1

fungible

adjective
Updated on: 6 Dec 2017

Definition of fungible

1 : being something (such as money or a commodity) of such a nature that one part or quantity may be replaced by another equal part or quantity in paying a debt or settling an account
  • Oil, wheat, and lumber are fungible commodities.
  • fungible goods
2 : capable of mutual substitution : interchangeable
  • … the court's postulate that male and female jurors must be regarded as fungible
  • —George Will
3 : readily changeable to adapt to new situations : flexible
  • Managers typically use more than a hundred different lineups over the course of the season. Batting orders are so fungible that few players last long in one spot.
  • —Tom Verducci

fungibility

play \ˌfən-jə-ˈbi-lə-tē\ noun

fungible was our Word of the Day on 07/13/2013. Hear the podcast!

Examples of fungible in a Sentence

  1. since fruits and vegetables are regarded as fungible in this diet, you are allowed a total of five servings of either or both

Recent Examples of fungible from the Web

These example sentences are selected automatically from various online news sources to reflect current usage of the word 'fungible.' Views expressed in the examples do not represent the opinion of Merriam-Webster or its editors. Send us feedback.

Origin and Etymology of fungible

New Latin fungibilis, from Latin fungi to perform — more at function

fungible Synonyms


2

fungible

noun fun·gi·ble \ ˈfən-jə-bəl \

Definition of fungible

: something that is fungible (see 1fungible 1) : a good one part or quantity of which can be substituted for another of equal value in satisfying an obligation usually used in plural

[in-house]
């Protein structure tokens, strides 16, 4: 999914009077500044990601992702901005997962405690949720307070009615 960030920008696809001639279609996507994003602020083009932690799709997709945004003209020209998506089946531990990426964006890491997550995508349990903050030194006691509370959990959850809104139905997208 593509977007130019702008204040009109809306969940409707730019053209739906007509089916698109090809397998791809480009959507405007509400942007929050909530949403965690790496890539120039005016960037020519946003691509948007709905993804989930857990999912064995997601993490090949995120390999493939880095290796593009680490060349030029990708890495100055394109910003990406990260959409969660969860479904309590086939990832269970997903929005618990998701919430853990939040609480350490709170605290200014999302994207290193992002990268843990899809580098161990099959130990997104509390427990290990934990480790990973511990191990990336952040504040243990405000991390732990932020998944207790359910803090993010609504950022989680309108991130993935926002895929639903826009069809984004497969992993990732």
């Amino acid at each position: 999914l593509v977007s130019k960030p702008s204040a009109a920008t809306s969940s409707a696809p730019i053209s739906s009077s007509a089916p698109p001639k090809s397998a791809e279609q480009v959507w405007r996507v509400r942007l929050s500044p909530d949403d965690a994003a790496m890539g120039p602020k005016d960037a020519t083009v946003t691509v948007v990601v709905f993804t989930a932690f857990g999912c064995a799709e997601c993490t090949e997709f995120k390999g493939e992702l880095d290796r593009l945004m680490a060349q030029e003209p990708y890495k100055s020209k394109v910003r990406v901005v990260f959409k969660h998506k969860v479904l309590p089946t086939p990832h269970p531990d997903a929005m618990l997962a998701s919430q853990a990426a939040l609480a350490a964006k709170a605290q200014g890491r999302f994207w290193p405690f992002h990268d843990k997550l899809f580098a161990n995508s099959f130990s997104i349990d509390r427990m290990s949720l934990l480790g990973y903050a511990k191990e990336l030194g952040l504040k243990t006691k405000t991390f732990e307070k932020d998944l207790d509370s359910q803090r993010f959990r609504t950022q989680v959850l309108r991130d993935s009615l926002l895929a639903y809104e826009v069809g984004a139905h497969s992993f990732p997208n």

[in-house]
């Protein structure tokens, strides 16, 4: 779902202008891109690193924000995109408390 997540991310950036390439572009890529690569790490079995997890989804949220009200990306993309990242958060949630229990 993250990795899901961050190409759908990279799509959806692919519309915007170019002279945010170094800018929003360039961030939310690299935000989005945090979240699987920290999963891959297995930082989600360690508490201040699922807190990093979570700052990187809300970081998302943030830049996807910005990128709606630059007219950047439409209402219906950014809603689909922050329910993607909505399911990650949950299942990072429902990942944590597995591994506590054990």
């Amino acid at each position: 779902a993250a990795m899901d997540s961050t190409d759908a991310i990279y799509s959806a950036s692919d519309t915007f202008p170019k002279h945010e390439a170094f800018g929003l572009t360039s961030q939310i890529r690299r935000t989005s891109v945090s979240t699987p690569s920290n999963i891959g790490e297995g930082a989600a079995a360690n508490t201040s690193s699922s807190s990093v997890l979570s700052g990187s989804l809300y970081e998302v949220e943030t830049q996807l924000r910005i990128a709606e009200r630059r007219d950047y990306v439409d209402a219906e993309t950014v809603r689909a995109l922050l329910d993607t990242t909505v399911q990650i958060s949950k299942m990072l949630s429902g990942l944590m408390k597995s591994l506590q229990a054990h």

• Fungibles may be valued by weight or measure.

Did You Know?

Fungible - which derives from the Latin verb fungi, meaning "to perform (no relation to the noun "fungus" and its plural "fungi") - is a word that often shows up in legal contexts. Something fungible can be exchanged for something else of the same kind. For example, we could say "oil is a fungible commodity." That means that when a purchaser is expecting a delivery of oil, any oil of the stipulated quantity and quality will usually do. Another example of something fungible is cash. It doesn't matter what twenty dollar bill you get - it's still worth the same amount as any other twenty dollar bill. In contrast, something like a painting isn't fungible; a purchaser would expect a specific, identifiable item to be delivered. In broader use, "fungible" can mean "interchangeable" or sometimes "changeable, fluid, or malleable."

Origin and Etymology of fungible


Law Dictionary

1

fungible

adjective fun·gi·ble \ ˈfən-jə-bəl \

legal Definition of fungible

: being something (as money or a commodity) one part or quantity of which can be substituted for another of equal value in paying a debt or settling an account
  • oil, wheat, and lumber are fungible commodities

Origin and Etymology of fungible

New Latin fungibilis, from Latin fungi to perform


2

fungible

noun

legal Definition of fungible

: something that is fungible

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